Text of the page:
You have had experiences where you lost your voice because someone chose to hear something else. What I mean is this: there was a time you wanted to talk to someone but you couldn't capture their attention. You got frustrated and you stopped talking about the topic on your mind.

Listeners change what we can say because our brains pick up signs of attention and feed us suggestions to do more of what captures attention and to do less of what does not get attention.

Flip that around. Be intentional about your listening. You could bring out better, more useful ideas in someone.

Tuesday, September 17, 2013

Thin slicing, leverage points, and elegant solutions to everything

In some ways, I have a mathematical mind. I love the idea of elegance, of solving a problem in the fewest steps.  This idea also appears in my work as leverage points, the point where the smallest effort results in the largest effect.  In Malcolm Gladwell's work, blink, he called it 'thin slicing,' the ability to make more accurate judgments from a select set of information than from more complete information.

I have always loved the moment when a slight pull unravels the whole of the knot.

My own work is about helping people connect the way they think with the results they get. I am always looking for the key criteria that I am actually using in training and coaching to allow clients to make the connections that allow them to solve their problems. Because I respect the research on how people think, I know that I need to discover my own process because it inevitably contains elements just outside of my awareness.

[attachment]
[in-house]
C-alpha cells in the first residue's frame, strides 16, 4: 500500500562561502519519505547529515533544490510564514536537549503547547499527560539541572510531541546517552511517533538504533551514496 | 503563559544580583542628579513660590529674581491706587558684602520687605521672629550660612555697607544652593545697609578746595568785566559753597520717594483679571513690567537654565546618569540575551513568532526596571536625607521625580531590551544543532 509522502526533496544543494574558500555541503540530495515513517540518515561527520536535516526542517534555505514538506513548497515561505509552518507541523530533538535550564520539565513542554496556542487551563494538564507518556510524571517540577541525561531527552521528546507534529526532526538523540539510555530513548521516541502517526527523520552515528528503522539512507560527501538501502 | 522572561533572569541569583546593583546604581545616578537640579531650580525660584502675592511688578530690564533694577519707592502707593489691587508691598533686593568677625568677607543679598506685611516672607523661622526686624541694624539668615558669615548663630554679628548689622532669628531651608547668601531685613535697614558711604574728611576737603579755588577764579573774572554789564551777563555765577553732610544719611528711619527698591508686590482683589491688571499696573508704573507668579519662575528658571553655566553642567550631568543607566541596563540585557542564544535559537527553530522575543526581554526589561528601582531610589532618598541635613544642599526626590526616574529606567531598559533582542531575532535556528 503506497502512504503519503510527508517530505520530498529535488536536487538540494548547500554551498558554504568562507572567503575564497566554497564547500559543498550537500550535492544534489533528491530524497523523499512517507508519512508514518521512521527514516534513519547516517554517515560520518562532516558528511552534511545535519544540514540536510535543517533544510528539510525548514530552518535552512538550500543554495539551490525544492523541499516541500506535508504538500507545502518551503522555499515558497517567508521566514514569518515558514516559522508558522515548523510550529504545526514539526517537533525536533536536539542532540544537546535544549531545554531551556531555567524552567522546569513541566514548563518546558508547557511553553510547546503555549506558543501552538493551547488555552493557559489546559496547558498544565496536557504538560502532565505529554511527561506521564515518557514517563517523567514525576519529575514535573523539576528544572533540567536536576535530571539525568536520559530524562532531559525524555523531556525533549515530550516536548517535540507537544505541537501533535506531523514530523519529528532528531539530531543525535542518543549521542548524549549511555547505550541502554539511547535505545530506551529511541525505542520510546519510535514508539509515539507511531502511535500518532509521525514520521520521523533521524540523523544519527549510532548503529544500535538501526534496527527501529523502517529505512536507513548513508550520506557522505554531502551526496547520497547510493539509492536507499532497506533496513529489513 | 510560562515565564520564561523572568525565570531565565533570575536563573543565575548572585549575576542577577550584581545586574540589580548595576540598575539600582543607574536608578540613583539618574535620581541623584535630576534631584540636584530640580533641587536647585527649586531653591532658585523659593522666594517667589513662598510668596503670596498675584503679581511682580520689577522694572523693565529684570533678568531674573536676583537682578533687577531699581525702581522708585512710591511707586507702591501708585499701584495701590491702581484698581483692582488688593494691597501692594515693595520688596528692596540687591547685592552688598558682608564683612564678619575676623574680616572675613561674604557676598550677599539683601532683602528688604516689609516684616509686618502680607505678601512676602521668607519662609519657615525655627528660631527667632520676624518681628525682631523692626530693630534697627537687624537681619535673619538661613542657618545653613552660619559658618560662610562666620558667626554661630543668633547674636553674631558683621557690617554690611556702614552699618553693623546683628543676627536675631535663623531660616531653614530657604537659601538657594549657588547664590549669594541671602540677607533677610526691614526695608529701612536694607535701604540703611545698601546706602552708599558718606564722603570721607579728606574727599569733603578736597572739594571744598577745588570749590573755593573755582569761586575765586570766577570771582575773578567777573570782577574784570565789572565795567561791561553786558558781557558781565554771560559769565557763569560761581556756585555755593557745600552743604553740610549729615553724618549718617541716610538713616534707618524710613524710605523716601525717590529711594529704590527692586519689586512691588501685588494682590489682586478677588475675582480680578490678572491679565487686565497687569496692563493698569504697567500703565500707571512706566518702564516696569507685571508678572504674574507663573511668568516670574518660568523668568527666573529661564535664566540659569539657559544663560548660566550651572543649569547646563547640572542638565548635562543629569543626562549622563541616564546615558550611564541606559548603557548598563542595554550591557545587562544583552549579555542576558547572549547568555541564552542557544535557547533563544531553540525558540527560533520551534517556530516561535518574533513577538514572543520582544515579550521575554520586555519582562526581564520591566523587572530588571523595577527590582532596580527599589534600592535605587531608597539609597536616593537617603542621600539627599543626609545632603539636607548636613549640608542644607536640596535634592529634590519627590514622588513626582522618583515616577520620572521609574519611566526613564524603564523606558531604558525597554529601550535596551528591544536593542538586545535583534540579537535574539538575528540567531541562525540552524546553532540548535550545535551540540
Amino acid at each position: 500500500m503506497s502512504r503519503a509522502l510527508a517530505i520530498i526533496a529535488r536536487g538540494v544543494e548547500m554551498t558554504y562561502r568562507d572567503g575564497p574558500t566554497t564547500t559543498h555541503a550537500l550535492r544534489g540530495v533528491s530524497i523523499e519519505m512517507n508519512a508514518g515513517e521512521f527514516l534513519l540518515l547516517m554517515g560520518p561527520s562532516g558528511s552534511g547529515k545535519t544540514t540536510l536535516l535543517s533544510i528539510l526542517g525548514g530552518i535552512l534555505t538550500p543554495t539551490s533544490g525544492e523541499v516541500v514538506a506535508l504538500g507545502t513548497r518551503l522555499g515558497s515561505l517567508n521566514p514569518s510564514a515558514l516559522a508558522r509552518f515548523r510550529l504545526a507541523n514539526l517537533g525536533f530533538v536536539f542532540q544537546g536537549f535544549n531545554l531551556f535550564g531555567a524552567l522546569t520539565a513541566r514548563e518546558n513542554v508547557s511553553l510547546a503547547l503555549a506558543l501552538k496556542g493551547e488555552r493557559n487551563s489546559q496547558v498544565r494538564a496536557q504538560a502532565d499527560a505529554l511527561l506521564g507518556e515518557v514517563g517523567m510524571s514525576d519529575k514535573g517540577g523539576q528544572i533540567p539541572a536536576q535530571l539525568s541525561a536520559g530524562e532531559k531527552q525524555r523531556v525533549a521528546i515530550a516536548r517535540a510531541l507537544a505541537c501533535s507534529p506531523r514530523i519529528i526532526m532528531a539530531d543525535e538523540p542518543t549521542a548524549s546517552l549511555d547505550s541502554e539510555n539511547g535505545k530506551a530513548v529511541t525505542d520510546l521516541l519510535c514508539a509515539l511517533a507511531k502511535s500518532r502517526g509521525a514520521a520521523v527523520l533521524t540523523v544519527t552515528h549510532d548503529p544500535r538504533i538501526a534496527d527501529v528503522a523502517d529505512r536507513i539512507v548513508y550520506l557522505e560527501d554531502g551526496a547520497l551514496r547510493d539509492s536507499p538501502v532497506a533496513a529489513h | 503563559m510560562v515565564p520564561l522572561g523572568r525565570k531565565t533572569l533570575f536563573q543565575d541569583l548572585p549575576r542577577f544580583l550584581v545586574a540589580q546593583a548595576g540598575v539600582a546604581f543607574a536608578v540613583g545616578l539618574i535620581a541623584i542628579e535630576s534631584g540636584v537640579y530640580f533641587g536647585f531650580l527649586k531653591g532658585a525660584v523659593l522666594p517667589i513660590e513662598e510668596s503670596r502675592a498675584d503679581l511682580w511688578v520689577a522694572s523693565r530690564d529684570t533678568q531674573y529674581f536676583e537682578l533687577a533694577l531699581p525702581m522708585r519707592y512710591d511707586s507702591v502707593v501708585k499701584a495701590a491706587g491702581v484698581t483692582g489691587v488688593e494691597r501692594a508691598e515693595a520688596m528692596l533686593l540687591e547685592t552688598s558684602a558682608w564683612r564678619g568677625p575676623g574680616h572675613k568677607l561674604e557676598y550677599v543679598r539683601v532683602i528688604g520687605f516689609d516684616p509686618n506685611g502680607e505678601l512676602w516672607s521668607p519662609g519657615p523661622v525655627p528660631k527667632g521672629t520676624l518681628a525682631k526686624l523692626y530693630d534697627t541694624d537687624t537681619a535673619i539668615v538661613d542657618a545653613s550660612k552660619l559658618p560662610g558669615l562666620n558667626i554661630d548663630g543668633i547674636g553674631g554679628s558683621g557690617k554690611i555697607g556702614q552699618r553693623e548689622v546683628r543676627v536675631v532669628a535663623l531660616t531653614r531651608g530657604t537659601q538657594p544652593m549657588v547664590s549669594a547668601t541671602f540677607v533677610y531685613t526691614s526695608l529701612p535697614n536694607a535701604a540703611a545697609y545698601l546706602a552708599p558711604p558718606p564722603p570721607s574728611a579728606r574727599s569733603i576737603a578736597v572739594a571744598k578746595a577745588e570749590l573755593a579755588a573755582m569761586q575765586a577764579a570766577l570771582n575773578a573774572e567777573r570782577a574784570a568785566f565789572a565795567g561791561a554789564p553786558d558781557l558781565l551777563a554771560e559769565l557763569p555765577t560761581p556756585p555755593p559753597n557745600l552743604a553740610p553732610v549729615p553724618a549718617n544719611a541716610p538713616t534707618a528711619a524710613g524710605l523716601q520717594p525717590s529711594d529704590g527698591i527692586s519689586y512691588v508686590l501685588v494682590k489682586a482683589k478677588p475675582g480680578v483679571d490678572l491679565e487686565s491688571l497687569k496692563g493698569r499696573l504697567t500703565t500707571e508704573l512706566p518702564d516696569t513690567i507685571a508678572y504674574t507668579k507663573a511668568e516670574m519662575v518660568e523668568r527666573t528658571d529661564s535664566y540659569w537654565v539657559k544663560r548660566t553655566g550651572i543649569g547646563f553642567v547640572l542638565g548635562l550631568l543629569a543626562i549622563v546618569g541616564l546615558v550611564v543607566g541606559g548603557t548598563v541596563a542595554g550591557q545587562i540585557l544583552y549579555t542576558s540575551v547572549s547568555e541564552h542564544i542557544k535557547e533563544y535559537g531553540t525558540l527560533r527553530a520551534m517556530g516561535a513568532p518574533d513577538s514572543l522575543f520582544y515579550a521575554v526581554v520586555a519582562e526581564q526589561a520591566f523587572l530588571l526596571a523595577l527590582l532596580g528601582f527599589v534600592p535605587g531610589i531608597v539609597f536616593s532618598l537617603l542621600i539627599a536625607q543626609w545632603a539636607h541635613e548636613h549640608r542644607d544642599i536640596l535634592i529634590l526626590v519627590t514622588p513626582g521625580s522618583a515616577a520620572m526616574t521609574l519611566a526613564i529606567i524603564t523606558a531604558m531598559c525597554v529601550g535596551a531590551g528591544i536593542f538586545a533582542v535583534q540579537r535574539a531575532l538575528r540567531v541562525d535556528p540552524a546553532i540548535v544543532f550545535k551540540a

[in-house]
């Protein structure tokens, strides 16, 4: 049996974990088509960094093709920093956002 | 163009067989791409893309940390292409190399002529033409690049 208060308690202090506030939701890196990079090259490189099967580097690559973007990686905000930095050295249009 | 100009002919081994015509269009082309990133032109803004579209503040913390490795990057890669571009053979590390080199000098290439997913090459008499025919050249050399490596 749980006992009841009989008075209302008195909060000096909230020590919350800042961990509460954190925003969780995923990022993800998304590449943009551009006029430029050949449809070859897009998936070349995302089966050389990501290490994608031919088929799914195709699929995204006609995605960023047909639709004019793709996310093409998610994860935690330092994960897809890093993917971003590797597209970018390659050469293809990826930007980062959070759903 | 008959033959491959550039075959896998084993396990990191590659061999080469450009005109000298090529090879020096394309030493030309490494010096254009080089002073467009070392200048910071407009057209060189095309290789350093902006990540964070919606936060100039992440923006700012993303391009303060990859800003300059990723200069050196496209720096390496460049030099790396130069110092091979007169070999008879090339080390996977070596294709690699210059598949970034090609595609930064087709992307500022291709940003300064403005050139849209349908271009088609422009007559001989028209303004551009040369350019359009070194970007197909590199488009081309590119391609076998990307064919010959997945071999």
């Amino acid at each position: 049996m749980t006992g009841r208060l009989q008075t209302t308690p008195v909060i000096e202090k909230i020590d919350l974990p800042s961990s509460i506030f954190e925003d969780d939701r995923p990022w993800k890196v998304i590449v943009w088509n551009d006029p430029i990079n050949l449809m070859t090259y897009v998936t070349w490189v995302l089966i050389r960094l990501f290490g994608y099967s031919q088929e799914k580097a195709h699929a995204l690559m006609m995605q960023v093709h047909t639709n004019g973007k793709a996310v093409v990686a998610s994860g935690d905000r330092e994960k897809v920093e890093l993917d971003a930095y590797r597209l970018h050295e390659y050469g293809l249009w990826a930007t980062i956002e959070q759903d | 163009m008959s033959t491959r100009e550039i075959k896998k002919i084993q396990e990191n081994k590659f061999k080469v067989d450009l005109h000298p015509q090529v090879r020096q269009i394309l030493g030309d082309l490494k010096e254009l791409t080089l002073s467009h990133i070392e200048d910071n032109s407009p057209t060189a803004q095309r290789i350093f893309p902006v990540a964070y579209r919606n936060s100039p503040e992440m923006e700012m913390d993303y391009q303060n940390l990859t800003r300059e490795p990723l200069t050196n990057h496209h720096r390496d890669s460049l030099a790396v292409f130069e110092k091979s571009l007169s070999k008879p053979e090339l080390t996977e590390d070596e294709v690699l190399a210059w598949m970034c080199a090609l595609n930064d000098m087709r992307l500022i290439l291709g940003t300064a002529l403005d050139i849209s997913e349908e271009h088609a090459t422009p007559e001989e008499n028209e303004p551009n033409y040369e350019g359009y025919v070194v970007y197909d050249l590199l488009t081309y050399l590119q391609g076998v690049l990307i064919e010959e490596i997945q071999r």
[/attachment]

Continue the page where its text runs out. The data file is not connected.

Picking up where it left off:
Today, I was reading a new book from my friend and mentor, Roz Usheroff, The Future of You: Creating an Enduring Brand (yes! you should buy it and read it and think about it).  As I read, I was picking at the knot that is my explanation of what I do and how I do it.  I knew that the best answer would not be technical and it would not be complicated.

The best answer is this: I uncover the enthusiasm and curiosity that drive my clients to change the world.

This is my ultimate thin slice of what makes people both satisfied and successful: enthusiasm and curiosity.  With them come purpose and resilience and relationships. With them come a focus on the connections between thought and action and what is real and present. With enthusiasm and curiosity come energy and acuity and meaning.

Maybe in a theoretical world, you could have all those benefits without having enthusiasm and curiosity. But why would you want to?

Saturday, September 14, 2013

Uncover the urge to do better

What makes you want to improve? There's a lot of evidence that rewards are not the best way to drive performance. This is especially important news if you have been wondering why the treats you promise yourself so seldom lead to the discipline to make the changes you want to make.  Lots of people end up telling themselves that they did not really want the change or that the rewards were not worth the effort.

There are rewards that are always worth the effort. They are the changes that happen in your sense of yourself and the world when you are doing stuff that feels important. It may feel important because it is feeding your kids or maintaining your community. It may feel important because it connects you with other people in a bigger cause. It may feel important because it serves your faith.  All of these are motivations to do the hard work to do better.